HONORABLE MENTION: Battle of Midway, who finished second in the Santa Anita Derby to punch his ticket to Louisville, is facing the “Curse of Apollo” as a Derby hopeful who did not make his debut until his 3-year-old season. Apollo in 1882 was the last horse to win the Derby after not competing in a race at 2. While Battle of Midway won’t be my pick to win, I very much like his chances to be a factor in the race. He’s fast enough, consistent and he has a solid pedigree (by leading sire Smart Strike out of Grade 1 winner Rigoletta). I could see him taking the lead on the turn before giving way in the stretch and possibly holding on for a top-four finish. … Battalion Runner earned his way into the Kentucky Derby field with a second to Irish War Cry in the Wood Memorial. He’s posted Equibase Speed Figures of 108, 108 and 104 in his last three starts and should be a pace factor. I thought he needed to win the Wood to be considered a serious player in the Kentucky Derby and my opinion didn’t change much, but he’s in the race, he’s fast and there is room to improve with only four career starts.
The biggest disappointment of the weekend for me was Tapwrit’s fifth-place finish, beaten by 11 ½ lengths, as the second betting choice in the Toyota Blue Grass Stakes. Coming off a visually impressive victory when winning the Lambholm South Tampa Bay Derby by 4 ½ in a race that continued a steady ascent from a 96 to a 101 to a 106 Equibase Speed Figure, I fully expected Tapwrit to run a big one in the Blue Grass even if he didn’t win. A top-three finish with a couple of lengths separating the top runners would have been acceptable, but I just didn’t like what I saw from him in the Blue Grass. Typically, horses that run a dud in their final Derby prep don’t come back and win the first jewel of the Triple Crown. Trainer Todd Pletcher pointed to a couple of factors that contributed to the dull effort: poor start, wide trip and lack of pace. Those are legitimate excuses, so there’s a chance he bounces back on May 6.
2. Mo Town
The 2016 Remsen Stakes winner needed a top-two finish in the Wood Memorial to earn enough points to qualify for the Kentucky Derby, but he really seemed to hit a wall entering the final turn and faded badly. Seventh, beaten by 31 ¾ lengths, Mo Town’s Derby hopes went out the window on April 8 at Aqueduct. I still believe he’s a very talented racehorse with a bright future, but there are no roses in his immediate future. Let’s hope talented trainer Tony Dutrow finds the key to get this Uncle Mo colt back to the elite form he showed in 2016.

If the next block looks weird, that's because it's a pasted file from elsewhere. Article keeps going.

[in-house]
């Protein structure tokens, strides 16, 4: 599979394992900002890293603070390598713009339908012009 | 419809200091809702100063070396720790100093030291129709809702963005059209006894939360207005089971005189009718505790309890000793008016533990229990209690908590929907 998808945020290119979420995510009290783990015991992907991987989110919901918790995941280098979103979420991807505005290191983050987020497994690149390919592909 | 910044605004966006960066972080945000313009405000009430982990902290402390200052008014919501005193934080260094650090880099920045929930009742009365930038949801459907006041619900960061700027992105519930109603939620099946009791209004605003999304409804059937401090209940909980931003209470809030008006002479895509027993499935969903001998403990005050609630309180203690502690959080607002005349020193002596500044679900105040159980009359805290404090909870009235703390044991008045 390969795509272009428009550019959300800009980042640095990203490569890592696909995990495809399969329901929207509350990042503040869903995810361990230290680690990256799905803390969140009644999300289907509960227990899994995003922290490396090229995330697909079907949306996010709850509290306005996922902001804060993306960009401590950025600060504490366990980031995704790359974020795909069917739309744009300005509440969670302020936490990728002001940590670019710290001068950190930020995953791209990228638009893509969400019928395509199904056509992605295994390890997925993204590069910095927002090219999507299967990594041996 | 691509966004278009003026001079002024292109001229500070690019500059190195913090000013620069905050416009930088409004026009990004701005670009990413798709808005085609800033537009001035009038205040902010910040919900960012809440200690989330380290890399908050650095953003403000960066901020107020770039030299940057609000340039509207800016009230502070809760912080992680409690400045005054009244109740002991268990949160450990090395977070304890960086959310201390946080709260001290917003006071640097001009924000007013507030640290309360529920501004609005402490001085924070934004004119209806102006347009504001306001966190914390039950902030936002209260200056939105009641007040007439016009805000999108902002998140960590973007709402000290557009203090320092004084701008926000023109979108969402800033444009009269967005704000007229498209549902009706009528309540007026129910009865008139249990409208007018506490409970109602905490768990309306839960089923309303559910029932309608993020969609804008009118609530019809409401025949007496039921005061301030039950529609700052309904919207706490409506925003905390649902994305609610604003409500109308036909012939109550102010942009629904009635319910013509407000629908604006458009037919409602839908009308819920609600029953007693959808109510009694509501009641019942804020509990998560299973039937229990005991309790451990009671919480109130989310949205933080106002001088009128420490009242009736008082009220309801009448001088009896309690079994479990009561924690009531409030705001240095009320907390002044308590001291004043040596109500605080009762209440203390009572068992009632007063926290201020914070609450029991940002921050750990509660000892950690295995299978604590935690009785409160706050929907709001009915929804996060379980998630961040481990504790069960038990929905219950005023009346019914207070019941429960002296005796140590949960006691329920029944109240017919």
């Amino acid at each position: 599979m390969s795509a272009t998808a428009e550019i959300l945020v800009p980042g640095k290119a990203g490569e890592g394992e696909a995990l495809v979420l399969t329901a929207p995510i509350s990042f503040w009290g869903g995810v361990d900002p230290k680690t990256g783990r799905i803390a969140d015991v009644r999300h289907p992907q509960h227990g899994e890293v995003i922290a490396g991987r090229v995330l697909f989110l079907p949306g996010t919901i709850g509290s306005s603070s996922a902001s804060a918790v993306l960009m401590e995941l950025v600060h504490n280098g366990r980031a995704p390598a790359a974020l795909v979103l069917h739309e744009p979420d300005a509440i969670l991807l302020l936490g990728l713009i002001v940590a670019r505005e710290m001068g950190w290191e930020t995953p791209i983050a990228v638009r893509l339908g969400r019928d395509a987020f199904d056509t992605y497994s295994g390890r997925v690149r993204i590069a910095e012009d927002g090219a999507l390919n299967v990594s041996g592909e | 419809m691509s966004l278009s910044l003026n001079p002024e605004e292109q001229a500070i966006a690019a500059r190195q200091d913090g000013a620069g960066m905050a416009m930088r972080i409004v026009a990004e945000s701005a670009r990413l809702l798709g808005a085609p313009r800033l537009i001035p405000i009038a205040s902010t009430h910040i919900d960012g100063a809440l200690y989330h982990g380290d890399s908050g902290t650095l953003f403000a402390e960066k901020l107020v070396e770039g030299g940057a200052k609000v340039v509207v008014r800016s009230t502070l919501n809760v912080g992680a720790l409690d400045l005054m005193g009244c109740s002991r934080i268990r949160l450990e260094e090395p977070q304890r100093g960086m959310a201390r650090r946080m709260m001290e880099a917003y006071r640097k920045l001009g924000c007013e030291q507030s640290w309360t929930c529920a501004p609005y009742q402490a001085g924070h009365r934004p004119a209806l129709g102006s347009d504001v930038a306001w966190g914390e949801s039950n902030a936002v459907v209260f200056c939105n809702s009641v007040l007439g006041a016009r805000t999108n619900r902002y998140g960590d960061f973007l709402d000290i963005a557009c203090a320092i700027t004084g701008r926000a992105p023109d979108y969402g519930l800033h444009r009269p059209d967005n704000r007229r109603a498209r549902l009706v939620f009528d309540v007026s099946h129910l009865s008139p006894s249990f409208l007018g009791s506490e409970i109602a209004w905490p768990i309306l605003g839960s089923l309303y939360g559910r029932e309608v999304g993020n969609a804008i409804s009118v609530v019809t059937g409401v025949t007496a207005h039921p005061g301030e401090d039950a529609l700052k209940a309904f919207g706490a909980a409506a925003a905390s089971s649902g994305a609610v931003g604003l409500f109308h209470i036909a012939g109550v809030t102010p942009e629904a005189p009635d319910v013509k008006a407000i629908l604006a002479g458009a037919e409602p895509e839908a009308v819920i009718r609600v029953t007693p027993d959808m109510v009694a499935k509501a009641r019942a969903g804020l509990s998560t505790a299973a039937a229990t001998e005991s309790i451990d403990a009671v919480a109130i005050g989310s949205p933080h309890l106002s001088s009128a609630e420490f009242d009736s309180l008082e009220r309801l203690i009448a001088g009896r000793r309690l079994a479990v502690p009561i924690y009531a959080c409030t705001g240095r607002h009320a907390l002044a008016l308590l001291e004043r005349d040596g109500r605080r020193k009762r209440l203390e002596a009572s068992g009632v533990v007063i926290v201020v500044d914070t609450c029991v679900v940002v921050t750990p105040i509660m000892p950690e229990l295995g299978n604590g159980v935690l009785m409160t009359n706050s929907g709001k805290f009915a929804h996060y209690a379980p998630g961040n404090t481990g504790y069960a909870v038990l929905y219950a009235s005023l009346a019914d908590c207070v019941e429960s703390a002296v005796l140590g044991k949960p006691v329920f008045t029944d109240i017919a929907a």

I loved Iliad’s chances to win the Santa Anita Derby on April 8, and he didn’t disgrace himself when fifth in the 13-horse field, but with only 20 points (No. 24) on the Road to the Kentucky Derby Leaderboard he’d need several defections to qualify. I admit to being a little smitten with Iliad entering the Santa Anita Derby. There is an element of brilliance to this colt, who has clicked off four straight triple-digit Equibase Speed Figures. He might be best-suited to sprinting, but the fact that he was only beaten by two lengths in his first try at 1 1/8 miles indicates he’s got some stamina. I could see him being an intriguing presence in the Preakness Stakes if trainer Doug O’Neill opts to target that race. He has the speed to rate just behind the pace and launch his bid approaching the stretch, which is historically pretty effective at Pimlico Race Course.
OF NOTE: The connections of unbeaten Southwest Stakes winner One Liner opted to bypass a planned start in the Arkansas Derby and a shot at the Kentucky Derby because they were not pleased with the way he was training. The 117 speed figure One Liner earned for winning the Southwest was the best this year by a 3-year-old in a stakes race. No injury was reported, but One Liner will be given a break before he resumes training. Read more at BloodHorse.